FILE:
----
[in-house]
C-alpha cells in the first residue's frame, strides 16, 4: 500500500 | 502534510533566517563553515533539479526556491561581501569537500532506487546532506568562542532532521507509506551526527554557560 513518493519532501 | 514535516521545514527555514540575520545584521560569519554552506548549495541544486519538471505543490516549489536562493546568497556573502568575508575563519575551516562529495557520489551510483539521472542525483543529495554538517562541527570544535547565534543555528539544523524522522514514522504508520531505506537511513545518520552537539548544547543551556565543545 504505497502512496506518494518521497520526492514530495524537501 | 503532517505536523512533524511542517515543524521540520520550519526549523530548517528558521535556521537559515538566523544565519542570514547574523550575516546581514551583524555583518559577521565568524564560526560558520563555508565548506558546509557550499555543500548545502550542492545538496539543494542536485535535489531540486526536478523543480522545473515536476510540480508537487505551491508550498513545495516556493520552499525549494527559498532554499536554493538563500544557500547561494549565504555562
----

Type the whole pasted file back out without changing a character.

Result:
[in-house]
C-alpha cells in the first residue's frame, strides 16, 4: 500500500 | 502534510533566517563553515533539479526556491561581501569537500532506487546532506568562542532532521507509506551526527554557560 513518493519532501 | 514535516521545514527555514540575520545584521560569519554552506548549495541544486519538471505543490516549489536562493546568497556573502568575508575563519575551516562529495557520489551510483539521472542525483543529495554538517562541527570544535547565534543555528539544523524522522514514522504508520531505506537511513545518520552537539548544547543551556565543545 504505497502512496506518494518521497520526492514530495524537501 | 503532517505536523512533524511542517515543524521540520520550519526549523530548517528558521535556521537559515538566523544565519542570514547574523550575516546581514551583524555583518559577521565568524564560526560558520563555508565548506558546509557550499555543500548545502550542492545538496539543494542536485535535489531540486526536478523543480522545473515536476510540480508537487505551491508550498513545495516556493520552499525549494527559498532554499536554493538563500544557500547561494549565504555562